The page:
Published online by Cambridge University Press: 23 June 2022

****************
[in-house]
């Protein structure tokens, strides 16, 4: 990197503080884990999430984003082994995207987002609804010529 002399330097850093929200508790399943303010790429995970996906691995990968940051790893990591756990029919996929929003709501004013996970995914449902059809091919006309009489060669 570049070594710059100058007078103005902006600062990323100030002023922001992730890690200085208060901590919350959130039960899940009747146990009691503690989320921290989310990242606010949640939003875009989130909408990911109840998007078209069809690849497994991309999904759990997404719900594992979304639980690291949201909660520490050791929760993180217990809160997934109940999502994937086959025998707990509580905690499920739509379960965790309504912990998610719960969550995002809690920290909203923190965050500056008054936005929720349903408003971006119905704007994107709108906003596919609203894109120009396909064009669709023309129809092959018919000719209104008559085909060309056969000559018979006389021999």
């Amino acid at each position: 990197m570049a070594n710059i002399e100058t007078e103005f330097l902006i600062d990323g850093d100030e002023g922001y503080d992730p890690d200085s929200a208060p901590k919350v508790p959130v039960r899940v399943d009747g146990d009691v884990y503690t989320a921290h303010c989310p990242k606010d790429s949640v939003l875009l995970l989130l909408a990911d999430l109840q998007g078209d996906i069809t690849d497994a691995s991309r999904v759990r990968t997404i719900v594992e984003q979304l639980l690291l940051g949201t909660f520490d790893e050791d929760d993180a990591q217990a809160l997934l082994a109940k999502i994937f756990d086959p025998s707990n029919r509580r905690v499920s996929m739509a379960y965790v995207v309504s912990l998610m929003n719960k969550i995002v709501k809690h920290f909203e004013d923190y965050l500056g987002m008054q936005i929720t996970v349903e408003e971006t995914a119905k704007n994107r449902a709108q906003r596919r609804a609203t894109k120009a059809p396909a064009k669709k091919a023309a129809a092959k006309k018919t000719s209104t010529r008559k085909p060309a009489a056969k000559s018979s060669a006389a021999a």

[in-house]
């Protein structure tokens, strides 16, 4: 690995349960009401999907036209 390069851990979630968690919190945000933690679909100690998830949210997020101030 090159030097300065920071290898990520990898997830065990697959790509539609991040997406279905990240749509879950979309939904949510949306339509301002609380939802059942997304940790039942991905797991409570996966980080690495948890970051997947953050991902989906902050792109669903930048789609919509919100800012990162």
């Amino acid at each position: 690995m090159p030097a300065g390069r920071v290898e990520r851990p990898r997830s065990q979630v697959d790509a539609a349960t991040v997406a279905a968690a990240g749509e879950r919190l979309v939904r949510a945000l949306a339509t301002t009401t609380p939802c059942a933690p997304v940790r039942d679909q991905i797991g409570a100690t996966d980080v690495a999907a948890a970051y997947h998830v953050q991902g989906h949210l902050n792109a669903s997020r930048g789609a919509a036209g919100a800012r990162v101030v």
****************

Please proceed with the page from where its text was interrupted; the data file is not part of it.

Abraham Cowley’s 1656 Poems is one of the landmark volumes of the seventeenth century. Less studied than Milton’s 1645 Poems, it was markedly more influential: both the Pindarique Odes and the Davideis inaugurated or revived major literary trends. Anyone reading widely in fashionable verse, especially religious and devotional lyric of the later seventeenth and early eighteenth century is struck by the vogue for increasingly loose Pindarics, a trend attributed directly to Cowley; and the Davideis is often cited as a precursor for Paradise Lost. This chapter argues that while the influence of the 1656 volume is undeniable, its formal originality has been overstated by critics who have taken Cowley’s self-conscious remarks on this topic at face-value, and have not considered the extent to which the volume successfully imported into English verse a range of formal features already well established in contemporary Latin poetry. By placing Cowley’s volume back into the bilingual literary context from which it emerged, we can reassess both Cowley’s claims to formal innovation, and how those formal features were understood by his contemporaries.